aperiodic. - A Markov chain is aperiodic if all states are

aperiodic.

An example periodic

- Fig. 5 shows a periodic Markov chain with k 3.

Eg, if we begin from state 1, to come back to

state 1 the only path is 1-2-3-1 for some number

of times, say h. Thus any return to state 1 will

take 3h transitions.

Deal with irreducible and aperiodic

- It is easy to deal with the above two problems

with a single strategy. - Add a link from each page to every page and give

each link a small transition probability

controlled by a parameter d. - Obviously, the augmented transition matrix

becomes irreducible and aperiodic

Improved PageRank

- After this augmentation, at a page, the random

surfer has two options - With probability d, he randomly chooses an

out-link to follow. - With probability 1-d, he jumps to a random page
- Equation (25) gives the improved model,
- where E is eeT (e is a column vector of all 1s)

and thus E is a n?n square matrix of all 1s.

(25)

Follow our example

The final PageRank algorithm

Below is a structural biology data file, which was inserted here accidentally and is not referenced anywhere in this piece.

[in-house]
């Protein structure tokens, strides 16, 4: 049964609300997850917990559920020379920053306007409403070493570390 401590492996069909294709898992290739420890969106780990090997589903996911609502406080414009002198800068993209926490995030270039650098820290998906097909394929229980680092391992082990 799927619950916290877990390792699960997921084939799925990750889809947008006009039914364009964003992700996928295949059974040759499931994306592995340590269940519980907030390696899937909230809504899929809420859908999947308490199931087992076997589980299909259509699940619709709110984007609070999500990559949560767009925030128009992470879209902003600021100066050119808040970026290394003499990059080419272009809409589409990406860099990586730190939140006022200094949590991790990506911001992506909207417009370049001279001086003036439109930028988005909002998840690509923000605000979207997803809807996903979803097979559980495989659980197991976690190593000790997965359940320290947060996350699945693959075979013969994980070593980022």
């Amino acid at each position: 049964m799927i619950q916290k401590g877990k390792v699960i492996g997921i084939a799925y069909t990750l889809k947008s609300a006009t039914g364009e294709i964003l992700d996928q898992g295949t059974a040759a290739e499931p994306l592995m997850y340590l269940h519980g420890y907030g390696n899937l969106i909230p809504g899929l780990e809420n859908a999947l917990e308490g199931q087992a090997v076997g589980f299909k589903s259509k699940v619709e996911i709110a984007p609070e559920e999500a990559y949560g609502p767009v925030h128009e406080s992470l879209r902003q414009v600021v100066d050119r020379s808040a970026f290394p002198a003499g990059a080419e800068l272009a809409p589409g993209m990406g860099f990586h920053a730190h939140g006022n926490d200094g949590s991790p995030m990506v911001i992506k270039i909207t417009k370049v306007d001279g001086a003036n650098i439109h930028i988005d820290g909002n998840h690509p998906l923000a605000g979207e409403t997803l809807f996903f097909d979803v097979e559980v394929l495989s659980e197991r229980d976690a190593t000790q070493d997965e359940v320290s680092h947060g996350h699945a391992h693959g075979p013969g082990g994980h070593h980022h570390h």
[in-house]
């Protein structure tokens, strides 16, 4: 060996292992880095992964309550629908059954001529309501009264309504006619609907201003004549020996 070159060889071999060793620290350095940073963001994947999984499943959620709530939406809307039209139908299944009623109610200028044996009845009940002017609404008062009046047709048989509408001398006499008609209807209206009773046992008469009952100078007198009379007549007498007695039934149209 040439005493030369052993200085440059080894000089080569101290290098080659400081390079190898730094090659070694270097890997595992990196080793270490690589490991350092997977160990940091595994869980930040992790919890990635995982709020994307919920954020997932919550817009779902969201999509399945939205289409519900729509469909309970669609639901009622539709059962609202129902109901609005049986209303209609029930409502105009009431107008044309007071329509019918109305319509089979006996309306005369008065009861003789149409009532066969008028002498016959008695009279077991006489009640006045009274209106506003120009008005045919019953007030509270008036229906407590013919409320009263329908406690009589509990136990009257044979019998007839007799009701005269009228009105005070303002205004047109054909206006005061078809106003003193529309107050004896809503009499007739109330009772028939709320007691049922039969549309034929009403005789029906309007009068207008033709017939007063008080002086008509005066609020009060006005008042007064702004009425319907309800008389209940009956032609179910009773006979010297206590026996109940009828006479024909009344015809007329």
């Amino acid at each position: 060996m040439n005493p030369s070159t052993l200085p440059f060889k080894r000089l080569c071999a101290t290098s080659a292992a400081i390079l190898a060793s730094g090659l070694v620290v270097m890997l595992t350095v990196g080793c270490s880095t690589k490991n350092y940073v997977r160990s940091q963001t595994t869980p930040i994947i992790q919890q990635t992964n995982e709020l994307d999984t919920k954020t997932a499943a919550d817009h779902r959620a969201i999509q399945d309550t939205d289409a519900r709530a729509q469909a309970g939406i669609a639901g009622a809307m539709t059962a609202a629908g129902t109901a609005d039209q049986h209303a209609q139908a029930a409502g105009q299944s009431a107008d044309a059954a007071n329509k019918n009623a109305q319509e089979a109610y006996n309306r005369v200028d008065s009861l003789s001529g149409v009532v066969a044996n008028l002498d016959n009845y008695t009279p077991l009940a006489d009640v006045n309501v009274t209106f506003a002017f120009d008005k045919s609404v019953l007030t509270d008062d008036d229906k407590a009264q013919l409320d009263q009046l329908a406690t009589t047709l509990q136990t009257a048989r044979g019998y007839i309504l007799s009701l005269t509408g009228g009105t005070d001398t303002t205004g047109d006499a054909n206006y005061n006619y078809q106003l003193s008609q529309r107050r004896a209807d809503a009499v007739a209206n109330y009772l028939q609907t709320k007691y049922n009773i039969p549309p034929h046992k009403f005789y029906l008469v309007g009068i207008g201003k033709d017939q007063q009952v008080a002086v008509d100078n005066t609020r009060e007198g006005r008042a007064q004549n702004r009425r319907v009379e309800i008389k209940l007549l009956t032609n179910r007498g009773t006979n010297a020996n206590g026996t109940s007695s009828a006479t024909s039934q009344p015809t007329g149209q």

- (1-d)E/n dAT is a stochastic matrix

(transposed). It is also irreducible and

aperiodic - If we scale Equation (25) so that eTP n,
- PageRank for each page i is

(27)

(28)

The final PageRank (cont )

- (28) is equivalent to the formula given in the

PageRank paper - The parameter d is called the damping factor

which can be set to between 0 and 1. d 0.85 was

used in the PageRank paper.

A Practical Example for PageRank

Table of Contents

- Introduction
- Web Content Mining
- Feature Selection and Similarity Measures
- Web Structure Mining
- Web as Social Network
- Features and Similarity Measures
- Social Network Analysis Algorithms
- PageRank
- Cyber-Communities
- HITS
- CT
- Web Content-Structure Clustering
- Web Usage Mining
- Some Concrete Applications of Web Mining
- Focus Crawling
- Web Search Result Clustering
- Summary

What is cyber-community

- A community on the web is a group of web pages

sharing a common interest - Eg. A group of web pages talking about POP Music
- Eg. A group of web pages interested in

data-mining - Main properties
- Pages in the same community should be similar to